Ordinary Time

WEEK 23 - SATURDAY

Office of Readings



Invitatory
The Invitatory opens the first Office of the day. If Morning Prayer is the first Office of the day, begin below.

Lord, open my lips.
 - And my mouth shall proclaim your praise.

Psalm 95 is the traditional Invitatory Psalm. Psalm 24, 67, or 100 may be substituted.

Antiphon: Come, let us worship God who holds the world and its wonders in his creating hand.





Office of Readings
Psalter, Saturday Week III

God, come to my assistance.
 - Lord, make haste to help me.
Glory to the Father, and to the Son, and to the Holy Spirit:
 -  as it was in the beginning, is now, and will be for ever.
Amen. (Alleluia.)


HYMN

Lord Jesus, once you spoke to men
Upon the mountain, in the plain;
O help us listen now as then,
And wonder at your words again.

We all have secret fears to face,
Our minds and motives to amend;
We seek your truth, we need your grace.
Our living Lord and present Friend.

The Gospel speaks, and we receive
Your light, your love, your own command.
O help us live what we believe
In daily work of heart and hand.
Text: H.C.A. Gaunt; Melody: Winchester


PSALMODY

Antiphon 1: Let us praise the Lord for his mercy and for the wonderful things he has done for us.

Psalm 107
Thanksgiving for deliverance
This is God's message to the sons of Israel; the good news of peace proclaimed through Jesus Christ (Acts 10:36).

                    I
"O give thanks to the Lord for he is good;
for his love endures for ever."

Let them say this, the Lord's redeemed,
whom he redeemed from the hand of the foe
and gathered from far-off lands,
from east and west, north and south.

Some wandered in the desert, in the wilderness,
finding no way to a city they could dwell in.
Hungry they were and thirsty;
their soul was fainting within them.

Then they cried to the Lord in their need
and he rescued them from their distress
and he led them along the right way,
to reach a city they could dwell in.

Let them thank the Lord for his love,
for the wonders he does for men:
for he satisfies the thirsty soul;
he fills the hungry with good things.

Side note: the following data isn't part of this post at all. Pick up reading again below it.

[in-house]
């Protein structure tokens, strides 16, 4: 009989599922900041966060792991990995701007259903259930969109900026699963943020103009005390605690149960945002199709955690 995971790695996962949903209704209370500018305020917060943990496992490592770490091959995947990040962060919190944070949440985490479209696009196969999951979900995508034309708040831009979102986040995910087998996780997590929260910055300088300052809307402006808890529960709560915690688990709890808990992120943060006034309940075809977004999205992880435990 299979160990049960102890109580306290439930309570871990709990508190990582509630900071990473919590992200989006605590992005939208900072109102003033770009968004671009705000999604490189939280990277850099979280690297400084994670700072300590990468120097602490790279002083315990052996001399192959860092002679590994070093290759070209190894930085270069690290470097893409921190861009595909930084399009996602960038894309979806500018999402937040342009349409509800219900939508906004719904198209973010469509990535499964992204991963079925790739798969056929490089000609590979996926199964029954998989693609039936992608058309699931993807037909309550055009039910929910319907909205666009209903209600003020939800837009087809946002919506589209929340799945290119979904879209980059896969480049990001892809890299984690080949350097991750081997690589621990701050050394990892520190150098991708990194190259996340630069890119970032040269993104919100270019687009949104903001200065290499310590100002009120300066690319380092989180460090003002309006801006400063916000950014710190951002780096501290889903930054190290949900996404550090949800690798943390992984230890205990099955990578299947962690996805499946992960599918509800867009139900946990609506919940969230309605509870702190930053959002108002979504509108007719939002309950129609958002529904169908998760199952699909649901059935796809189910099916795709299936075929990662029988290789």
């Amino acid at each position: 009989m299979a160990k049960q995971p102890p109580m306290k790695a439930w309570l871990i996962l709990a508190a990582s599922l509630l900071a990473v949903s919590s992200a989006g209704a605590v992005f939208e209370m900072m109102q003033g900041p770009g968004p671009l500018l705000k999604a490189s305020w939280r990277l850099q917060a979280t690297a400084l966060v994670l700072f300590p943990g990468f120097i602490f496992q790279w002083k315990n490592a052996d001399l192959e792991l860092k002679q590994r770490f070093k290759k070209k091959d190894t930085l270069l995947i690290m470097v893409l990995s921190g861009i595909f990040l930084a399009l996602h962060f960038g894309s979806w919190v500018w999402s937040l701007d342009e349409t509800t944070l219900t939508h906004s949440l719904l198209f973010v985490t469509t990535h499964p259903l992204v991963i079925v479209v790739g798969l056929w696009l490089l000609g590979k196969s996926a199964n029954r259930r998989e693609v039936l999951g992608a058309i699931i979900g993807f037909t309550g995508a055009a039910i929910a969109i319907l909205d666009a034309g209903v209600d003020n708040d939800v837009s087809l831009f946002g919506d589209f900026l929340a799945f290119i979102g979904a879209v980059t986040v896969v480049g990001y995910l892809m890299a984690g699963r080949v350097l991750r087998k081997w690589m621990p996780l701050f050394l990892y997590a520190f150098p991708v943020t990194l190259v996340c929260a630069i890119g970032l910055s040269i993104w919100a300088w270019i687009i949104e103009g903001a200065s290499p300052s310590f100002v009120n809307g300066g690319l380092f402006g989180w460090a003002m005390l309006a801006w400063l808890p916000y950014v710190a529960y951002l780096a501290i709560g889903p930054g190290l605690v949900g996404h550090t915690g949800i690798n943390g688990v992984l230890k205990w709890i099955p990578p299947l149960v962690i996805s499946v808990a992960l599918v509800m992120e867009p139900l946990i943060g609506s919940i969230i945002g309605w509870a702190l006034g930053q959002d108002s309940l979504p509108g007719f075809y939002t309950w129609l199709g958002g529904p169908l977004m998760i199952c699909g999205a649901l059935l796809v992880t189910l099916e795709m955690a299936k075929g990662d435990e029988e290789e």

Some lay in darkness and in gloom,
prisoners in misery and chains,
having defied the words of God
and spurned the counsels of the Most High.
He crushed their spirit with toil;
they stumbled; there was no one to help.

Then they cried to the Lord in their need
and he rescued them from their distress.
He led them forth from darkness and gloom
and broke their chains to pieces.

Let them thank the Lord for his goodness,
for the wonders he does for men:
for he bursts the gates of bronze
and shatters the iron bars. Glory...

Antiphon 1 Let us praise the Lord for his mercy and for the wonderful things he has done for us.


Antiphon 2 We have seen the works of God, the marvels he has done.

                     II
Some were sick on account of their sins
and afflicted on account of their guilt.
They had a loathing for every food;
they came close to the gates of death.

Then they cried to the Lord in their need
and he rescued them from their distress.
He sent forth his word to heal them
and saved their life from the grave.

Let them thank the Lord for his love,
for the wonders he does for men.
Let them offer a sacrifice of thanks
and tell of his deeds with rejoicing.

Some sailed to the sea in ships
to trade on the mighty waters.
These men have seen the Lord's deeds,
the wonders he does in the deep.

For he spoke; he summoned the gale,
tossing the waves of the sea
up to heaven and back into the deep;
their souls melted away in their distress.

They staggered, reeled like drunken men,
for all their skill was gone.
Then they cried to the Lord in their need
and he rescued them from their distress.

He stilled the storm to a whisper:
all the waves of the sea were hushed.